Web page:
Now, the authors have advanced their model to help more companies develop Blue Ocean strategies.   In Blue Ocean Shift: Beyond Competing, they provide a set of tools that can be used to go after these opportunities and share more examples. For instance, the Four Actions Framework allows you to break the traditional trade-off between product differentiation and lower cost by listening to customers and non-customers who help you work through four questions:

  • Which factors that the industry takes for granted can be eliminated?
  • Which factors should be reduced below the industry’s standard?
  • Which factors should be raised well above the industry standard?
  • Which factors that the industry never offered should be created?

One example of a company that adopted the Blue Ocean strategy is citizenM, which created the new market space of affordable hotels – which offer the features of a 5-star hotel for 3-Star prices. Focused on the needs of today’s business travelers, they discovered that these customers did not value traditional hotel’s extra lobby space, personnel to run it, and food services,  but did value location, quick check-ins using kiosks and phones, high quality sleeping environment, and unique, compelling communal living spaces.  The result is a new, growing chain of hotels with high occupancy.

If you’re open to expanding your product line and market reach by rethinking industry’s approach to serving customers, which often takes “pain” for granted (e.g., standing in the rain for a taxi vs. Uber-type services), read the book!  Then share your thoughts and experiences.

(If you want your company to adopt the Blue Ocean Shift framework and forge new product and services, and/or enter new markets, we’ll be providing hands-on workshops starting in 2018!)

This is an interactive workshop, called “How to Capture and Capitalize on ‘Blue Ocean’ Opportunities” is designed so participants leave with a plan-outline. We’re offering it to Vistage groups, Association and corporations who have conferences focused on creativity and innovation, etc. Interested? Sign up here.

Does Your Culture Foster Innovation?

We hear often about how companies like Amazon, Google and Microsoft are generating innovations, especially regarding artificial intelligence, through their corporate R&D departments. What lessons can smaller companies like ours learn from them?

Recently, Dr. Ishak, Chief Technologist for Corning Research & Development Corporation reflected on this question in McKinsey Quarterly (Sept, 2017) and identified a number of “less intuitive” ideas based on his 40 year experience. They include:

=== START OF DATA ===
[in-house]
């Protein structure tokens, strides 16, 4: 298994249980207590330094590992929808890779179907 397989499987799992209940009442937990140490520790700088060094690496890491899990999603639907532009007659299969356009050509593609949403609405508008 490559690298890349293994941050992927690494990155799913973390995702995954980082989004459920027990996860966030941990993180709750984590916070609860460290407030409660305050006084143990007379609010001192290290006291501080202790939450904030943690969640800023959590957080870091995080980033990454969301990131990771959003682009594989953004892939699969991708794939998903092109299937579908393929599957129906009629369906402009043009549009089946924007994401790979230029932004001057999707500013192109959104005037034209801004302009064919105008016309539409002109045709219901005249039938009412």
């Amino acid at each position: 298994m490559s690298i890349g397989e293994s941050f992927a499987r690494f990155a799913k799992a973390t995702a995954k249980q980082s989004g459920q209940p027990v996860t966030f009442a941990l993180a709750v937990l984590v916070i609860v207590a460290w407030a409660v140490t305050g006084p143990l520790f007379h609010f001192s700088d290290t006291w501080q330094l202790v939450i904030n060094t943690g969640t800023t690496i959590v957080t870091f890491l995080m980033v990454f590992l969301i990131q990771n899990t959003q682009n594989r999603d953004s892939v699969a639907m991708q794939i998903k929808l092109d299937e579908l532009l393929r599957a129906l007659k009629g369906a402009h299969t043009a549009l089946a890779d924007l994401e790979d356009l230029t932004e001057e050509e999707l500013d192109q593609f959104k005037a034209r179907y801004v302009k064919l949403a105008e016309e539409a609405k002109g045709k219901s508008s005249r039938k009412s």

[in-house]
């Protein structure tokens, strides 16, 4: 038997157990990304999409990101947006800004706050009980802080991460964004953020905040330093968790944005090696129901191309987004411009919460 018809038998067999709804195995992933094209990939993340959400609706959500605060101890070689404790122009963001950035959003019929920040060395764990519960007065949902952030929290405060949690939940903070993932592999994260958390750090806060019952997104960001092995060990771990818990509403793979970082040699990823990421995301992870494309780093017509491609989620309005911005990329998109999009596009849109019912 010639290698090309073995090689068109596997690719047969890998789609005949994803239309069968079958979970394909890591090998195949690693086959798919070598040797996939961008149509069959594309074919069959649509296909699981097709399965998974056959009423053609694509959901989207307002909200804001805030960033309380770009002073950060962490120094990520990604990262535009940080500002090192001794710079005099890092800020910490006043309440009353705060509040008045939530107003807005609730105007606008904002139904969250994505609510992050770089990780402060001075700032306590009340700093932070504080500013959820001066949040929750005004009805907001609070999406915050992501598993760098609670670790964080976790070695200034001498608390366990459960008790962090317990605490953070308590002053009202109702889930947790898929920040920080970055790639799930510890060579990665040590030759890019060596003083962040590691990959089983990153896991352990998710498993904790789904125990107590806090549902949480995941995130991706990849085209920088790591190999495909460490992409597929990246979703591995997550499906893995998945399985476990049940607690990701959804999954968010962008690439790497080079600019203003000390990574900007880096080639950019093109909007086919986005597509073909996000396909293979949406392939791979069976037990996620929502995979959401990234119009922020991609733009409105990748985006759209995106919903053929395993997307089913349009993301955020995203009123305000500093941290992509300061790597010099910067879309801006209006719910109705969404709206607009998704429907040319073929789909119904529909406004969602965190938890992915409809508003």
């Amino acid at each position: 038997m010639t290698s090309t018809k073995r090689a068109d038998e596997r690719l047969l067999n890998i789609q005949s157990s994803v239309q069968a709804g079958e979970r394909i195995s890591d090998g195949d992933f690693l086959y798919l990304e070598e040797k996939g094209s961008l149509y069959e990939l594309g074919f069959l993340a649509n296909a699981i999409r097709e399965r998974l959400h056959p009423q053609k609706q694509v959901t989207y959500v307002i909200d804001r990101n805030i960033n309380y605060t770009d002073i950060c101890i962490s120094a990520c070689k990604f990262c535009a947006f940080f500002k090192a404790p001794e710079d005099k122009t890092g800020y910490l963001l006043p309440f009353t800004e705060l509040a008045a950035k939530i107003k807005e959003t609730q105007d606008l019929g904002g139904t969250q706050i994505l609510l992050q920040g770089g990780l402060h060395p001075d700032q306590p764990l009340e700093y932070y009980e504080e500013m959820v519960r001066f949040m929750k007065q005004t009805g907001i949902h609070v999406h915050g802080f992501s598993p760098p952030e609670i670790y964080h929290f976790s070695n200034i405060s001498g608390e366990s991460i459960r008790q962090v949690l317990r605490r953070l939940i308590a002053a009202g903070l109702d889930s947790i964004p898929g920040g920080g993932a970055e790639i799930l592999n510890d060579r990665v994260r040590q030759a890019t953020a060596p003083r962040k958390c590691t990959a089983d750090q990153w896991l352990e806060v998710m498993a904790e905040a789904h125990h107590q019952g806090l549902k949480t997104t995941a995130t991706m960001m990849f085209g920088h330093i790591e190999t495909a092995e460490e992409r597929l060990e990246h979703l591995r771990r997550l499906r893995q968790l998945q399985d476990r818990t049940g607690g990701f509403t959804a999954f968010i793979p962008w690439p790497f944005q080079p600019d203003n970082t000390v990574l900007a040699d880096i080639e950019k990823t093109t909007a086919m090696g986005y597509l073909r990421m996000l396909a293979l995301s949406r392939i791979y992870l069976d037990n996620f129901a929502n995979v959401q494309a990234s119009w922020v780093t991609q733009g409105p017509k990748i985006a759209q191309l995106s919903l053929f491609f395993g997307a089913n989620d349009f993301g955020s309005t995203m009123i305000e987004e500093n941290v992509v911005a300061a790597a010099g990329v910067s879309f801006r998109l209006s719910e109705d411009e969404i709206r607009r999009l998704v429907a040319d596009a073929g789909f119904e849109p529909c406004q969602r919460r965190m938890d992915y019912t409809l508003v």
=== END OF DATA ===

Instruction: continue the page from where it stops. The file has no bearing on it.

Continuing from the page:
• Practice “innovation parenting”. Innovation leaders should ground creative people in accountability for the organization’s objectives, key focus areas, core capabilities and stakeholders. Then give them broad discretion within these parameters. Obsessing too much on budgets and deadlines often kills ideas before they get off the ground. In addition, pay attention to innovator’s social development. Millennials, especially, expect and seek out opportunities to interact with people who interest and excite them; these exchanges build innovation energy.  Encourage relationships with colleagues in the internal innovation chain, from manufacturing to marketing and distribution; this helps them overcome the assumption that they must do everything. The result is that it reduces wasted effort and inspires burst of collaborative creativity.
  • Open up organizational space. Facilitate people to bypass barriers and hierarchies that often sap creativity and identify outside-the-box resources.
  • Encourage the unreasonable. While companies value unconventional thinking, cultures trend to reinforce tradition. Assure brainstorming participants that there are no bad ideas and encourage outside-the-box approaches. Challenge assumptions about products and markets; engage in scenario planning in which competitors challenge your strengths, and force you to rethink what you’re doing and up-your-game.
  • Stay focused. Taking on too many projects, because only one will be “boring” leads to a lack of ownership and commitment. Concentrate on a primary, immersive project, with the possibility of shifting gears to the other if the first hits a temporary roadblock.
  • Cultivate external relationships. Today many companies are feeding their innovation pipelines by partnering with external companies, including star-ups, national labs, universities, business accelerators, etc.. Allowing the internal and external partners to interact leads to greater achievements, as it did for Corning: bend-resistant optical fibers and Gorilla Glass.
  • Hire the best and do it fast. As with other parts of the business, identifying recruiting and retaining innovators and visionaries is a big challenge. Always be looking for great people!

What do you think?   What’s your experience in creating an innovative culture. Share with us.